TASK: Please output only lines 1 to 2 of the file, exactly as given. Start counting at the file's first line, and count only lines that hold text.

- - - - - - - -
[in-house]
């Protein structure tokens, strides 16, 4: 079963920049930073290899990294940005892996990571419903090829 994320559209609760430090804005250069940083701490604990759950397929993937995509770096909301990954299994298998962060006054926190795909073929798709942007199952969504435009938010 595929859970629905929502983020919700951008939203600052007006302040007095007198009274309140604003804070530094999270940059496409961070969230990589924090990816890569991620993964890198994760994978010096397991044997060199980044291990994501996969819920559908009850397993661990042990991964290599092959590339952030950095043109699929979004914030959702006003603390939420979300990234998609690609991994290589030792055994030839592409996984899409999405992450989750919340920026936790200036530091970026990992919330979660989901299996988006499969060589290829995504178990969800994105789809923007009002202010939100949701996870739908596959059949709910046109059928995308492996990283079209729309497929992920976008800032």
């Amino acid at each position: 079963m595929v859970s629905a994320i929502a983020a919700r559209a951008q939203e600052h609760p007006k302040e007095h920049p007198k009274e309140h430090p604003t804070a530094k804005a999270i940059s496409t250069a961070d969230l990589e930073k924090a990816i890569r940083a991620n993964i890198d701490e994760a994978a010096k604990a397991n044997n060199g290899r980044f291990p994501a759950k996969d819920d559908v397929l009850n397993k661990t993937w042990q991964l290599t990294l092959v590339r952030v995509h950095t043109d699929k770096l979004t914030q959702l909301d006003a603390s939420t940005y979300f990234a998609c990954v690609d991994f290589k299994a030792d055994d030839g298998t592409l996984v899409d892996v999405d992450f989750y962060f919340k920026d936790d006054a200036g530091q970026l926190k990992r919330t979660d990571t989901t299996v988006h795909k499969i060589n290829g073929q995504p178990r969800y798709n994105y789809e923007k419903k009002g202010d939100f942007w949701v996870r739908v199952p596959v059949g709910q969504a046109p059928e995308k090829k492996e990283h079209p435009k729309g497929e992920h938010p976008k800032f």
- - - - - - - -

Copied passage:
[in-house]
């Protein structure tokens, strides 16, 4: 079963920049930073290899990294940005892996990571419903090829 994320559209609760430090804005250069940083701490604990759950397929993937995509770096909301990954299994298998962060006054926190795909073929798709942007199952969504435009938010 595929859970629905929502983020919700951008939203600052007006302040007095007198009274309140604003804070530094999270940059496409961070969230990589924090990816890569991620993964890198994760994978010096397991044997060199980044291990994501996969819920559908009850397993661990042990991964290599092959590339952030950095043109699929979004914030959702006003603390939420979300990234998609690609991994290589030792055994030839592409996984899409999405992450989750919340920026936790200036530091970026990992919330979660989901299996988006499969060589290829995504178990969800994105789809923007009002202010939100949701996870739908596959059949709910046109059928995308492996990283079209729309497929992920976008800032």